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Excluding profiteering from campaigning needed reform

The ready-made legacy or campaign issue of campaign finance spending reform remains available, with the matter up for discussion of candidates using campaign funds in enriching relatives – or even indirectly themselves – for providing campaign services.

While they provided unhelpful analysis regarding raising campaign funds, the media series of the New Orleans Times-Picayune and WVUE-TV highlighted some spending practices permitted for these funds that are ripe for change. They now add to that the consequences of lax regulations regarding elected officials’ family members and their own abilities to have campaign donations as compensation for activities performed in the course of campaigning.

R.S.18:1505.2 serves to define how expenditures are controlled to “immediate family members,” defined as typically in the larger ethics code as parents, siblings, children, their spouses, and parents of a spouse. These are prohibited directly, but may be made to entities where the member has “any” ownership interest. Here, anything goes as long as what is provided qualifies as a campaign expenditure, it is of fair value, and the business involved has been registered with the secretary of state for a year or has the appropriate license from a local government authority.

Note that there are no amount nor time restrictions on these kinds of payments. This follows candidate expenditures, where expenditures by incumbents for any practice not otherwise prohibited can be considered the expenditure of a constant and continuing campaign. Nor is there any prohibition on a candidate himself being an owner or director or employee with the possibility of remuneration from the entity that performs these kinds of services, so long as the expenditures comply with the law.

Thus, it is entirely possible for a campaign with a large amount of fundraising through creative use of its spending practices to provide substantial income to a candidate or immediate family members, directly or indirectly. Not that it’s likely, as even the relaxed present expenditure rules provides limited opportunities even for a high-volume campaign to arrange expenditures in this fashion, but scale does not define the point that campaign funds should not go to supplementing a lifestyle, directly or indirectly.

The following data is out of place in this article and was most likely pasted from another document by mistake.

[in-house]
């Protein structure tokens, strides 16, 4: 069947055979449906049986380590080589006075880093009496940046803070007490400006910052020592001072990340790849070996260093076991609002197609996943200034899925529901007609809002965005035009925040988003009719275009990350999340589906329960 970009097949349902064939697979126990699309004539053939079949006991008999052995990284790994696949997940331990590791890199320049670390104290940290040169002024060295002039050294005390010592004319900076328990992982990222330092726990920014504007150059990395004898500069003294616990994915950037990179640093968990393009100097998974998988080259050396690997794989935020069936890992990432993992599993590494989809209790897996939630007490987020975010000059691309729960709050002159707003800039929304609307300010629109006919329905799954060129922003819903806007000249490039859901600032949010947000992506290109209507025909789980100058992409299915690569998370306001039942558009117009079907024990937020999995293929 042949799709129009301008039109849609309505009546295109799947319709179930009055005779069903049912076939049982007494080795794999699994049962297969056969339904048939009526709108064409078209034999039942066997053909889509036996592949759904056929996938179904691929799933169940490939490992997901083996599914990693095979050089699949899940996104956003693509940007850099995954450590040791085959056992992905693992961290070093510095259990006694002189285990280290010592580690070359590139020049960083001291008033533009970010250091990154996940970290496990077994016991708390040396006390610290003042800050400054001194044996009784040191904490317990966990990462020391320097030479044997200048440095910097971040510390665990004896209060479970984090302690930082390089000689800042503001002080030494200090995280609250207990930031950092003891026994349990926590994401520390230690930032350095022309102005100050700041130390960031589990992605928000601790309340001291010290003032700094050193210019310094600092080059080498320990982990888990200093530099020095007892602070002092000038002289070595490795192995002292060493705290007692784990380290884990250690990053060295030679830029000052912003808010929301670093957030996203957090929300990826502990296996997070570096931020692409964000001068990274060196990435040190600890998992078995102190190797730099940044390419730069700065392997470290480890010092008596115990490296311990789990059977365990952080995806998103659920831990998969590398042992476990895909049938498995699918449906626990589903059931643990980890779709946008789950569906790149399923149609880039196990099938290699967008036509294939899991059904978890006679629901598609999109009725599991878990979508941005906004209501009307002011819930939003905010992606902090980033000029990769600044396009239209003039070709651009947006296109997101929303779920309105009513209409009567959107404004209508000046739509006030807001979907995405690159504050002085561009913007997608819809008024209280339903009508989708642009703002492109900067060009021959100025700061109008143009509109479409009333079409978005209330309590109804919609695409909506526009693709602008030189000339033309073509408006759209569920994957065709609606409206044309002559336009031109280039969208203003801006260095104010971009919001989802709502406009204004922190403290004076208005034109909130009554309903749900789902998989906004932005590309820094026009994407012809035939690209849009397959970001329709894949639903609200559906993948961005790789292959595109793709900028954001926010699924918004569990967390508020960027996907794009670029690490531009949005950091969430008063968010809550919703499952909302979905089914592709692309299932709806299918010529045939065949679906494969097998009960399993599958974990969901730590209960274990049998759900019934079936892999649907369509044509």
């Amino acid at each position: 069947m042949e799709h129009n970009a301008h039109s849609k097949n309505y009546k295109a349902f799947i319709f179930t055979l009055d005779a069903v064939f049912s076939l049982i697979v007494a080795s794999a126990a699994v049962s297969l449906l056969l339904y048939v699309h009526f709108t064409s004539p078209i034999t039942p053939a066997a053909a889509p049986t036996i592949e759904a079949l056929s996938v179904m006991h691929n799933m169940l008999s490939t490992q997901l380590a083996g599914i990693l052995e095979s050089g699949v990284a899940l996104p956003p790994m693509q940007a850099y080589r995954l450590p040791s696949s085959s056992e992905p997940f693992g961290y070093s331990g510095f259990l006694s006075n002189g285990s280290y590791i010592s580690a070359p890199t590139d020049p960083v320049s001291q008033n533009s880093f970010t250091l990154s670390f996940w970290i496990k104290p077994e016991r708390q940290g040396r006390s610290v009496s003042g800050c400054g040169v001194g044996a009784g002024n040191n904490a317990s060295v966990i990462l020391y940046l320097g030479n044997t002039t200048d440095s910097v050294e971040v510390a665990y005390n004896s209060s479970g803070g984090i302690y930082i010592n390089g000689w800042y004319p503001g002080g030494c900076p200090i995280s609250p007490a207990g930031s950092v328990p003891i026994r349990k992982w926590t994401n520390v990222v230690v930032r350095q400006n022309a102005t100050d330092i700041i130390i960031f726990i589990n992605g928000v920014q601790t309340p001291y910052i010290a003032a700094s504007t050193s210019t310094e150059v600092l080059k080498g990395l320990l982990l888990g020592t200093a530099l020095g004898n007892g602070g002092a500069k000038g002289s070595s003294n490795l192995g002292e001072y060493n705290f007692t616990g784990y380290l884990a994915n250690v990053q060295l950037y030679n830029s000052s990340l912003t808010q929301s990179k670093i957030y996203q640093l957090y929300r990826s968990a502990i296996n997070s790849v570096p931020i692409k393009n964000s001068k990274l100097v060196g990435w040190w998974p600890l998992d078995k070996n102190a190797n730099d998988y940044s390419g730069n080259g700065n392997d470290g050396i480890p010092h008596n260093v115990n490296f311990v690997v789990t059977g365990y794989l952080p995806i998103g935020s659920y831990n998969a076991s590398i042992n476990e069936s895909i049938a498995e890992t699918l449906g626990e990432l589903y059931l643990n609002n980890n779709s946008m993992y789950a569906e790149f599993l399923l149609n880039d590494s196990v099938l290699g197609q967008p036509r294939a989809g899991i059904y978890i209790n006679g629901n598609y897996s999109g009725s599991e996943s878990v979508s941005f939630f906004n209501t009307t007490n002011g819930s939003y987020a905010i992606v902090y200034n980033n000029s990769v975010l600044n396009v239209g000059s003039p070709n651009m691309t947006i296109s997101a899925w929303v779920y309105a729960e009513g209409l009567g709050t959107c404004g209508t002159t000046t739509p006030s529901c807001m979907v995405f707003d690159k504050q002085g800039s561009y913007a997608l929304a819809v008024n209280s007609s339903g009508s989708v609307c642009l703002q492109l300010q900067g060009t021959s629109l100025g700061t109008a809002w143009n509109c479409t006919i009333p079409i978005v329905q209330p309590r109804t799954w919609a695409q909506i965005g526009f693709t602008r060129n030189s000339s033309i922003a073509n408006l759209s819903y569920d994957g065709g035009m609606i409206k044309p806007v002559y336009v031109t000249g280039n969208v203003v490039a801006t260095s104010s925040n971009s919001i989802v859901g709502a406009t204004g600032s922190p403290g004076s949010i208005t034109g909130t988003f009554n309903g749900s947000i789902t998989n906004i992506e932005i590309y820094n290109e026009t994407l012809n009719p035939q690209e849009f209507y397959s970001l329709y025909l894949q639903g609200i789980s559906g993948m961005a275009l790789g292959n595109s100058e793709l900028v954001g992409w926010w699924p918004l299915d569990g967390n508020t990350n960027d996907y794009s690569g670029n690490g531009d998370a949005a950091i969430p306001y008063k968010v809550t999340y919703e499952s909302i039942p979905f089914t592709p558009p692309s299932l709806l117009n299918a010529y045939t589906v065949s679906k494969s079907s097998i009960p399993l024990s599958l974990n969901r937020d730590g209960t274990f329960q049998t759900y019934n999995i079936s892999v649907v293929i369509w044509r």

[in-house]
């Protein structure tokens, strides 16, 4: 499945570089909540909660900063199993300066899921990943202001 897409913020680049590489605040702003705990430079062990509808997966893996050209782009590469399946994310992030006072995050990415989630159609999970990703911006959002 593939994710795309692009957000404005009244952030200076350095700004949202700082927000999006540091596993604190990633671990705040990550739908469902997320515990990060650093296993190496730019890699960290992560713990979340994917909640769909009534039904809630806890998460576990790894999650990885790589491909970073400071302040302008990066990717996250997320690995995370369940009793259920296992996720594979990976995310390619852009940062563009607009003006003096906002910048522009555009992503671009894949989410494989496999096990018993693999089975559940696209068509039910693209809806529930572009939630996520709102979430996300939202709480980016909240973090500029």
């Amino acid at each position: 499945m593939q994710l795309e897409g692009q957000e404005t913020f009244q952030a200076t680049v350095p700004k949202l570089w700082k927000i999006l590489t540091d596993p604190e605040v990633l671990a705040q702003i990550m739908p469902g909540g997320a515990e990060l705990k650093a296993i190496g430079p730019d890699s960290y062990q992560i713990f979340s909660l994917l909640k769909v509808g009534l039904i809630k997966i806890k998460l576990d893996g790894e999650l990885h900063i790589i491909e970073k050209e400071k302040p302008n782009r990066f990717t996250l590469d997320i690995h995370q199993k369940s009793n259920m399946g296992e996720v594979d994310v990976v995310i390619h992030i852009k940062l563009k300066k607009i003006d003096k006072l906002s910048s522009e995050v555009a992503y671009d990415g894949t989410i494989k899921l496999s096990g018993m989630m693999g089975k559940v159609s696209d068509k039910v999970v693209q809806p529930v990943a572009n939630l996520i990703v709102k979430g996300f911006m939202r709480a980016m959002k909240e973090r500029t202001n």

The problematic ethics of the current rules would be diminished certainly if this space’s suggestions that only bona fide campaign expenditures along the lines of the their federal office definition that prohibits any “used to fulfill any commitment, obligation, or expense of a person that would exist irrespective of the candidate’s election campaign or individual’s duties as a holder of … office” and that they may occur only related to a campaign period defined as nine months prior to an election. But these still could occur in that period for expenditures connected and only connected to campaigning. So reform must go further.

And that simply could be this: campaign work simply cannot be done, unless as a form of in-kind donation subject to those limitations and reporting, by any private or nonprofit entity where the candidate or immediate family member has any ownership, directorship or holds principal office in, or is an employee of it. What’s improper in an amount large enough to substantially improve a lifestyle still is improper even if it nets a covered person just one penny.

The only real hardship objection to this could be that in smaller jurisdictions it might render campaigning difficult. For example, what if in some one-horse town some guy running for office needs stakes for yard signs and there only one lumber yard there where the toilet attendant is his sister’s husband? Perhaps in these circumstances exceptions could be made for the employee stricture in small jurisdictions (these are made throughout the election and ethics codes), but it’s worth noting in these days in times, with cheap transportation, shipping, and Internet options available, there’s probably little increased cost or inconvenience involved in using alternatives to entirely local vendors.

One could argue that this is unfair to these family members, who in fact could offer the lowest fair pricing for something. But it’s always in the candidate’s purview not to run for office, and public service always should accentuate the service aspect ahead of any incidental enriching of relatives in the process.

Citizens should not have to endure the spectacle of candidates using donations through strategic expenditures as subsidies to them or their families. That this should garner a sympathetic reception from the citizenry makes it something, in addition to the other changes of what and when regarding expenditures, that should prompt Gov. Bobby Jindal and those jockeying to succeed him to get onto this issue and make it part of a campaign and/or legislative package.  

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